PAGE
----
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Most Healthcare Workers Admit to Non-Secure Healthcare Data Sharing

A disturbing 87 percent of healthcare workers admit to using non-secure email to send sensitive information, including PHI, according to survey data provided to by Kickstand Communications.

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Healthcare workers are 36 percent more likely to share regulated data such as patient information and credit card information via non-secure methods such as email than those working in financial services.

Yet, healthcare workers are 25 percent more likely to agree that their organization’s security and policies are good compared with employees working in financial services, the survey found.

Virtually all healthcare companies have secure document delivery tools, and 92 percent of employees report they have been trained on how to use them. Eighty-eight percent of healthcare employees understand how to use tools and understand company rules around security, but 10 percent admit they do not abide by them.

A majority of healthcare workers said when it comes to transferring data, documents, or information, they do whatever is easiest. Close to three-quarters of respondents who work in healthcare agreed that they consider email to be a secure form of data, document, or information delivery, and 64 percent said when it comes to sharing data, email is the easiest tool.

The methods that healthcare employees are using to share sensitive information and the type of information that is being shared both internally and externally are concerning.

For example, more than one-third of respondents said they share sensitive data, documents, or other sensitive information internally using a cloud storage service, like Google Drive or Microsoft One Drive, or cloud sync and share service, like Dropbox.

Around 60 percent share customer data, such as names, phone numbers, and addresses, internally, and a similar percentage share regulated data, such as PHI and financial information, internally.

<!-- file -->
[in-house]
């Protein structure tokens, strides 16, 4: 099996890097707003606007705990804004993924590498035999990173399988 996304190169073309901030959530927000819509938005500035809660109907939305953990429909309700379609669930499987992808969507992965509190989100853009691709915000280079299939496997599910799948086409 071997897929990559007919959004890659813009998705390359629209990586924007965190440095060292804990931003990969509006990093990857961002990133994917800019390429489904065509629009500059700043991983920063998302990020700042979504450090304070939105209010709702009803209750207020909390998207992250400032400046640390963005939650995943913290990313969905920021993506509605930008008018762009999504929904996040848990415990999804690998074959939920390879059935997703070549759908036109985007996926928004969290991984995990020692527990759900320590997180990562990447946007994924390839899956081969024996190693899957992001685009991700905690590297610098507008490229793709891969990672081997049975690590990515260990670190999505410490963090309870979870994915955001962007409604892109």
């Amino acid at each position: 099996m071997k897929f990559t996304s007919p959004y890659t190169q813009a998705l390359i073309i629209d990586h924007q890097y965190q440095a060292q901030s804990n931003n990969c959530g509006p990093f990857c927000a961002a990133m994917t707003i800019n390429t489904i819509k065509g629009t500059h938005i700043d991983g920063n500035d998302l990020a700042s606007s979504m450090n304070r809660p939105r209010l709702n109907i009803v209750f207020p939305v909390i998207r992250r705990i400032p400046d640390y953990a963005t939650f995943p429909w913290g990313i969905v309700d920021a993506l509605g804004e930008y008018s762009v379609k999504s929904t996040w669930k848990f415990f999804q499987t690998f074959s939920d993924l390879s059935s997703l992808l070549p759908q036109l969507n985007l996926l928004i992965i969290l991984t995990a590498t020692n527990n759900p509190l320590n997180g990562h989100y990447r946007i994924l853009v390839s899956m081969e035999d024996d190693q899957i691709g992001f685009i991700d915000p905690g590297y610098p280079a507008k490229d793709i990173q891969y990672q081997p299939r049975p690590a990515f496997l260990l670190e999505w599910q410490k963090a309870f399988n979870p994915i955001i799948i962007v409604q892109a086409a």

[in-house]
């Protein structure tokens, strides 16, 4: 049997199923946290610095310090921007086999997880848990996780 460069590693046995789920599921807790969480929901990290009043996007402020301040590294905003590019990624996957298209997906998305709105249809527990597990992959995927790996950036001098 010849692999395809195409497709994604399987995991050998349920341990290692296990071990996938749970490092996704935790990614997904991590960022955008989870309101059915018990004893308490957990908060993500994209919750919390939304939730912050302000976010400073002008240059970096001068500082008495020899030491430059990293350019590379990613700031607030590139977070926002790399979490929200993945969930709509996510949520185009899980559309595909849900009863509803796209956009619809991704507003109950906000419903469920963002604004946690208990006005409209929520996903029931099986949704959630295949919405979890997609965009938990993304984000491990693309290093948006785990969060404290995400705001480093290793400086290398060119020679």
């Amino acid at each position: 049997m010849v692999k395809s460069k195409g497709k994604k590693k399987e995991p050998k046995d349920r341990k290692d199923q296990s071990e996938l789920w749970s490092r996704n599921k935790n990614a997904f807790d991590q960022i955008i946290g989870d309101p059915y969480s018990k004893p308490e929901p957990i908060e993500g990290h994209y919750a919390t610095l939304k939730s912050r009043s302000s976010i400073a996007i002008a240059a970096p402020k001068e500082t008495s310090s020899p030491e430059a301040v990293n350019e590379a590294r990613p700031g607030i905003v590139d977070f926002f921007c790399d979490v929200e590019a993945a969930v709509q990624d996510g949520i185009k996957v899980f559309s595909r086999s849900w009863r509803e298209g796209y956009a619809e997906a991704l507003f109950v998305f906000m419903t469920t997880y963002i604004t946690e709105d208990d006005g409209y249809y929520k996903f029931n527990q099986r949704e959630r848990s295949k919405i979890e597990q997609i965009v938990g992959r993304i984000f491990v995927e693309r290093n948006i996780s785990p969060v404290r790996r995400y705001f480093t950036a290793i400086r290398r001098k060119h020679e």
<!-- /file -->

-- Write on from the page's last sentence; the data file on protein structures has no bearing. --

More than one-quarter of respondents share sensitive data, documents, and information externally using personal sync and share service like Dropbox. Less than one-quarter share sensitive data, documents, or other sensitive information using secure file transfer and file transfer protocol.

A majority of healthcare workers admit to sharing customer data externally, and a similar percentage admit to sharing regulated data, such as PHI, externally.

“The survey’s results uncover some interesting factors that contribute to non-compliance,” said Biscom CEO Bill Ho. “It would surprise most companies who have made major investments in security that so many people just fall back to the easiest method, namely sending confidential messages and files through email.”

Across industries, 62 percent of the 600 US employees surveyed said they share customer data via non-secure email internally, 46 percent share strategy documents and presentations via non-secure email internally, 45 percent share company business and financial data via non-secure email internally, and 43 percent share regulated data via non-secure email internally.

Half of respondents across industries reported sharing customer data via non-secure email externally, 49 percent share regulated data via non-secure email externally, 35 percent said they share strategy documents or presentations via non-secure email externally, and 29 percent sharing intellectual property via non-secure email externally.

While 78 percent of respondents across industries said they understand and agree with their company’s security policies, an overwhelming number of respondents reported non-securely sharing information both internally with their colleagues (74 percent) and with people outside of their organization (60 percent).

When asked why they did not use company tools or comply with company policies, respondents across industries agreed complexity was the biggest challenge. In fact, when deciding how to send sensitive documents, 60 percent said they simply do what is easiest.


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